When Jesus gives this beatitude, He does not say, "Blessed are those that have mourned" but "Blessed are those who mourn." He states it as a present and continuous experience. Repentance is not a one-time experience, nor does human nature, "the old man," simply disappear after we receive the new nature. Christianity involves a continuous learning and growing process. We are not instantly created in the image of God by fiat. God has decreed that we must live by faith, and that requires time and experience. We are created in the image of God through the fires of life's sorrows and adversities, as well as its joys. Even of our Savior, Isaiah writes, "He is despised and rejected by men, a Man of sorrows and acquainted with grief" (Isaiah 53:3). Paul adds,
Who, in the days of His flesh, when He had offered up prayers and supplications, with vehement cries and tears to Him who was able to save Him from death, and was heard because of His godly fear, though He was a Son, yet He learned obedience by the things which He suffered. (Hebrews 5:7-8)
The Christian is one whose mind is attuned to God's through an ever-deepening relationship. He has much to mourn over because the sins he commits—both of omission and commission—are a daily sense of grief and will remain so as long as his conscience stays tender. A tender conscience becomes hardened through the deceitfulness of sin. An active and growing relationship with God will lead to an enhanced discovery of human nature's depravity because God will faithfully reveal the massive gulf between His holiness and our corrupt and ever-polluting heart. He will make us conscious of the distance and coldness of our love, the surges of pride and doubt, and the lack of fruit we produce.
John W. Ritenbaugh
The Beatitudes, Part Three: Mourning
A specific type of mourning is the kind that receives the comfort of God. Millions, perhaps billions, of mourners in the world do not come within the scope of Jesus' statement. These mourners may even be under God's condemnation and far from receiving any of His comfort.
The Bible shows three kinds of sorrow. The first is the natural grief that arises from tragic circumstances. The second is a sinful, inordinate, hopeless sorrow that can even refuse to be comforted. Perhaps the outstanding biblical example of this is Judas, whose remorse led him to commit a further sin, self-murder. Paul, in II Corinthians 7:10, calls this "the sorrow of the world [which] produces death." The third sorrow is godly sorrow. In the same verse, Paul writes, "For godly sorrow produces repentance to salvation, not to be regretted. . . ."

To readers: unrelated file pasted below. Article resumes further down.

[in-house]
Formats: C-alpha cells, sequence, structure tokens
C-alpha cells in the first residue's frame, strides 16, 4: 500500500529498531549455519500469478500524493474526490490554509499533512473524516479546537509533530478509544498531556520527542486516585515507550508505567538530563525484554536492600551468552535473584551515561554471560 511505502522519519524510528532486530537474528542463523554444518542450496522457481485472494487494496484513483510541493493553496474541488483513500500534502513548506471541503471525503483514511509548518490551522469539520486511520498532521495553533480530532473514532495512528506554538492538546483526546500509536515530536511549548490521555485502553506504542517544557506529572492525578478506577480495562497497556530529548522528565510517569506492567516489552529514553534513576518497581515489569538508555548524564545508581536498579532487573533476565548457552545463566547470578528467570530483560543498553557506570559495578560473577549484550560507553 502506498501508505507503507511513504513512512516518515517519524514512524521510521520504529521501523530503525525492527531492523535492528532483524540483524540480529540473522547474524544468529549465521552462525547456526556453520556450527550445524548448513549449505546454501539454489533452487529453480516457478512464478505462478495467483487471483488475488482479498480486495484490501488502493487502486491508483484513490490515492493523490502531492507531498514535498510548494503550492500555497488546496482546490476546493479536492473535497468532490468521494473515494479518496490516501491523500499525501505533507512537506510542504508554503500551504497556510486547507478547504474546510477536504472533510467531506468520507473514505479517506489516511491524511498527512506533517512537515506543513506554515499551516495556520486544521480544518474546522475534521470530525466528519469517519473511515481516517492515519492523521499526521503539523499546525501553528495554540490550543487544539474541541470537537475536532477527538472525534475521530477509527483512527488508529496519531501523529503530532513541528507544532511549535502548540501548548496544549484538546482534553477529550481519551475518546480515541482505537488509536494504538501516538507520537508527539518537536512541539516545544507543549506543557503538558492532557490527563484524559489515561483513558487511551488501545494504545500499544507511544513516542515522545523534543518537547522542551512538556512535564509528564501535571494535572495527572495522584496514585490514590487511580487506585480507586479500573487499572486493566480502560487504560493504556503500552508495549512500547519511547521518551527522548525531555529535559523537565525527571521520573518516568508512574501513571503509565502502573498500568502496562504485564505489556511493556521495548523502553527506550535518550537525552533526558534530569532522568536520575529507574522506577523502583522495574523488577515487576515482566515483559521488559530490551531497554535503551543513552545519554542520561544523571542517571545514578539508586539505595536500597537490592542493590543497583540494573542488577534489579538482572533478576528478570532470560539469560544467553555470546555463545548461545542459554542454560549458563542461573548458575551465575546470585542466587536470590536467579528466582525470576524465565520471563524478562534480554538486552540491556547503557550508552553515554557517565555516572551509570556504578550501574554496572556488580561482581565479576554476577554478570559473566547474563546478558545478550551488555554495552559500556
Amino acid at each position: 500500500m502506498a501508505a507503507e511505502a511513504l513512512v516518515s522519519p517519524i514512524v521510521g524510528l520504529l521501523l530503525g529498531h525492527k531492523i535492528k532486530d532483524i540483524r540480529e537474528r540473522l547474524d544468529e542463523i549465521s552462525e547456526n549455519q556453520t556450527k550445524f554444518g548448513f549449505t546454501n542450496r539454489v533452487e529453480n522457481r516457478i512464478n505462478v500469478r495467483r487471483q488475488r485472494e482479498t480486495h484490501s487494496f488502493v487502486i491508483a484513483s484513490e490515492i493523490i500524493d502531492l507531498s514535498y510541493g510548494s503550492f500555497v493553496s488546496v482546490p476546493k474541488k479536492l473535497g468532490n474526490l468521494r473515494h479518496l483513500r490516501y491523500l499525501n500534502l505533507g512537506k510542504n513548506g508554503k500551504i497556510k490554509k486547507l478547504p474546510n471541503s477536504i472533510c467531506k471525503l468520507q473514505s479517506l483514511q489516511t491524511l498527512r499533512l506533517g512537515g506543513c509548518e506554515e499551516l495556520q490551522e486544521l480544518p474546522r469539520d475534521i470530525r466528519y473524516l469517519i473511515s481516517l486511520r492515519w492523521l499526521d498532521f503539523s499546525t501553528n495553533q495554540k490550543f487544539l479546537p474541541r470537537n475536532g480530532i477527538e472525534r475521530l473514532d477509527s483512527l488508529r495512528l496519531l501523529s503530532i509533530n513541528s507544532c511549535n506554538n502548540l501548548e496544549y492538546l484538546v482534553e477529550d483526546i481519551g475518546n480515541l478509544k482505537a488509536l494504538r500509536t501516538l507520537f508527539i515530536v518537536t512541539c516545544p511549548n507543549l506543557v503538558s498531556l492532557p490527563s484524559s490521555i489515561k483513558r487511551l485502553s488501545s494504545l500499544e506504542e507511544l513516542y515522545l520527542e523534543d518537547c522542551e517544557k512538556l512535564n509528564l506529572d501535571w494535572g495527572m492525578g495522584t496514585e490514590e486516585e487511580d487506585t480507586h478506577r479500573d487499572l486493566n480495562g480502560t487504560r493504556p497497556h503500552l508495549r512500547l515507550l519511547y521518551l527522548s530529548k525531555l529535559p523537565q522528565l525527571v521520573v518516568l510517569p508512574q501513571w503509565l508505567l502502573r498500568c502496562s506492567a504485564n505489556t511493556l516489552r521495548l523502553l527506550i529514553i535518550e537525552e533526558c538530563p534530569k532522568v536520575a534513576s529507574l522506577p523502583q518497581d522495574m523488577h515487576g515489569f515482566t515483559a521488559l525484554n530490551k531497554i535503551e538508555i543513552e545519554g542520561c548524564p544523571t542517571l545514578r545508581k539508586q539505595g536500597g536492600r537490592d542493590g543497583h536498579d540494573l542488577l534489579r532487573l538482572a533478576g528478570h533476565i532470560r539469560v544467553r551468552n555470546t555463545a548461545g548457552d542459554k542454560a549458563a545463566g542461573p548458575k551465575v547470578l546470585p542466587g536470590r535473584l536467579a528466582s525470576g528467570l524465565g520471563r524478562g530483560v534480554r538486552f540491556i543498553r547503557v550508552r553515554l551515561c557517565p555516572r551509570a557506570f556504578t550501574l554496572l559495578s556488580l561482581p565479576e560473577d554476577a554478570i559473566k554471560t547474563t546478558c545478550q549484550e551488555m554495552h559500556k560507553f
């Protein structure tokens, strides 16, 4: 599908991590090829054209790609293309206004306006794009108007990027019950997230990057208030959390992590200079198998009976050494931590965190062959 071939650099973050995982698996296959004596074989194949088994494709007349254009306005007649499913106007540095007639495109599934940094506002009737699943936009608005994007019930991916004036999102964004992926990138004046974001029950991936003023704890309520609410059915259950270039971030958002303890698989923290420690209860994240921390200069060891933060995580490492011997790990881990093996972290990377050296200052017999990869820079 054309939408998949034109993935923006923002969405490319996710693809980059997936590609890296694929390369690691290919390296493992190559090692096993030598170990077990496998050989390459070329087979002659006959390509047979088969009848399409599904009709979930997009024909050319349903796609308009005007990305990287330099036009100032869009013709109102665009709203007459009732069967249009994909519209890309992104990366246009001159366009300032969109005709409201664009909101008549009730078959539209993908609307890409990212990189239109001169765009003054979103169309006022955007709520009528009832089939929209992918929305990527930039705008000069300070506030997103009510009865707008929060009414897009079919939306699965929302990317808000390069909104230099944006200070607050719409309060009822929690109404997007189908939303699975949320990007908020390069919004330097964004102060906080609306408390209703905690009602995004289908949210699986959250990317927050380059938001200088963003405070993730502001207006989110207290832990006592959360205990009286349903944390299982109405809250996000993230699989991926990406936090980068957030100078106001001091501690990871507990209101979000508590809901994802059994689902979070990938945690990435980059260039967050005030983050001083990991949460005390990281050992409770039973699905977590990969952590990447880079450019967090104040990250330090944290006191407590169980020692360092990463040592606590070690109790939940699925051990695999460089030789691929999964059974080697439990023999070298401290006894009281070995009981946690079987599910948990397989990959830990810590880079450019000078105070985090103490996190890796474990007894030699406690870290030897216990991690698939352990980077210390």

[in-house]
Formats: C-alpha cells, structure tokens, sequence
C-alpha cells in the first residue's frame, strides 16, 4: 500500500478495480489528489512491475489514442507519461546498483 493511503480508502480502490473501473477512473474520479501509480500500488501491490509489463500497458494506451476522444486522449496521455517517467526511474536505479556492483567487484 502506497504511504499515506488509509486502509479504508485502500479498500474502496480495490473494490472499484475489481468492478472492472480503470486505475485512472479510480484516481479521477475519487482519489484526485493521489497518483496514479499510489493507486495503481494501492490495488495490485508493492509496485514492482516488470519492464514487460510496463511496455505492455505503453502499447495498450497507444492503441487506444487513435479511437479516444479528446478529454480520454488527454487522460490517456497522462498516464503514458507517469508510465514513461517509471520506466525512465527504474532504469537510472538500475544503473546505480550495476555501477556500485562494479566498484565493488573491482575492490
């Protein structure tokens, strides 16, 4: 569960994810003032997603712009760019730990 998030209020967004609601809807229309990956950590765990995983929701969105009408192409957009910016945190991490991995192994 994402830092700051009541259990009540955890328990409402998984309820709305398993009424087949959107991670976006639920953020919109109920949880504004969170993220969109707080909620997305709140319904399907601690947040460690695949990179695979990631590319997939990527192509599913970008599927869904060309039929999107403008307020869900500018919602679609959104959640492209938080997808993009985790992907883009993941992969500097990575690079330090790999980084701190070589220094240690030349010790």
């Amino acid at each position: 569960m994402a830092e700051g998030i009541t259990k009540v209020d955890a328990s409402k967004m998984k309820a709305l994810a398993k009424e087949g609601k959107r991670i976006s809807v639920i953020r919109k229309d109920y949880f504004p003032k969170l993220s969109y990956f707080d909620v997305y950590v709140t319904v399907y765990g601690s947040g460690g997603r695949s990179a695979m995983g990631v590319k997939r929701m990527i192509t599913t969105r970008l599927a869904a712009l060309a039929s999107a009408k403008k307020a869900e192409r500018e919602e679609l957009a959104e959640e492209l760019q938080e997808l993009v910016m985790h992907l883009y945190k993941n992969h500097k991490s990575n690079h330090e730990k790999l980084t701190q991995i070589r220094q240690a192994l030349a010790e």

Mourning, grief, or sorrow is not a good thing in itself. What motivates it, combined with what it produces, is what matters. Thus, II Corinthians 7:10 states a vital key: The mourning that Jesus teaches is a major spiritual component of godly repentance that leads to or helps to produce the abundant life of John 10:10.
This principle arises often in secular life because humans seem bound and determined to learn by painful experience. For example, only when our health is either breaking or broken down, and we are suffering the painful effects of ignorantly or willfully ignoring health laws, do we make serious efforts to discover causes that lead to recovery of health and relief from the pains of disease. At that point we truly want to bring the comfort of good health back into our life.
Solomon addresses this truism in Ecclesiastes 7:2-4:
It is better to go to the house of mourning than to go to the house of feasting, for that is the end of all men; and the living will take it to heart. Sorrow is better than laughter, for by a sad countenance the heart is made better. The heart of the wise is in the house of mourning, but the heart of fools is in the house of mirth.
Solomon is in no way saying that feasting and laughter are to be avoided, but rather he is comparing their relative value to life. Feasting does not contain an inherent power to motivate positive change in the way one is living. Instead, it motivates one to remain as he is, feeling a sense of temporary well-being. Contrariwise, sorrow—especially when pain or death is part of the picture (Psalm 90:12)—has an intrinsic power to draw a person to consider the direction of his path and institute changes that will enhance his life.
This general principle applies to virtually all life's difficulties. Whether health problems or financial difficulties, family troubles or business hassles, in falling into them and being delivered from them, we generally follow this pattern. However, spiritually, in our relationship with God, some variations from this general principle arise because God is deeply involved in leading and guiding our creation into His image.